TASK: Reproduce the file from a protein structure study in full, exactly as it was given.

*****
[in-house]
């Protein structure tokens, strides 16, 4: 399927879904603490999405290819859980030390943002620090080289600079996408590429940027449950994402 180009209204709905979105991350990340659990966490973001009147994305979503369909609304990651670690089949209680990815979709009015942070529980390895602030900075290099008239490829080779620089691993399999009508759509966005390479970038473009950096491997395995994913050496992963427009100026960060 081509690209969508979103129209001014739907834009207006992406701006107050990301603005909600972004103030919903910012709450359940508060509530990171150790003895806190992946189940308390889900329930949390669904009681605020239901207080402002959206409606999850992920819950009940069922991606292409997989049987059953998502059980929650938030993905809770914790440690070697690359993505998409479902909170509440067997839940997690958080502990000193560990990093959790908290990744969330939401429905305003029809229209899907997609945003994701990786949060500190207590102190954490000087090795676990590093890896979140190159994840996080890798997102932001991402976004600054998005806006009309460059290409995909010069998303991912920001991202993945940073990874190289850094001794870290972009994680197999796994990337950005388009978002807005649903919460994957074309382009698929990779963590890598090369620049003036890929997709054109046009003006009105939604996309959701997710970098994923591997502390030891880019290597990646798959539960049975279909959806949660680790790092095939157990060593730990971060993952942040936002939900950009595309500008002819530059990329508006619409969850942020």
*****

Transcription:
[in-house]
């Protein structure tokens, strides 16, 4: 399927879904603490999405290819859980030390943002620090080289600079996408590429940027449950994402 180009209204709905979105991350990340659990966490973001009147994305979503369909609304990651670690089949209680990815979709009015942070529980390895602030900075290099008239490829080779620089691993399999009508759509966005390479970038473009950096491997395995994913050496992963427009100026960060 081509690209969508979103129209001014739907834009207006992406701006107050990301603005909600972004103030919903910012709450359940508060509530990171150790003895806190992946189940308390889900329930949390669904009681605020239901207080402002959206409606999850992920819950009940069922991606292409997989049987059953998502059980929650938030993905809770914790440690070697690359993505998409479902909170509440067997839940997690958080502990000193560990990093959790908290990744969330939401429905305003029809229209899907997609945003994701990786949060500190207590102190954490000087090795676990590093890896979140190159994840996080890798997102932001991402976004600054998005806006009309460059290409995909010069998303991912920001991202993945940073990874190289850094001794870290972009994680197999796994990337950005388009978002807005649903919460994957074309382009698929990779963590890598090369620049003036890929997709054109046009003006009105939604996309959701997710970098994923591997502390030891880019290597990646798959539960049975279909959806949660680790790092095939157990060593730990971060993952942040936002939900950009595309500008002819530059990329508006619409969850942020």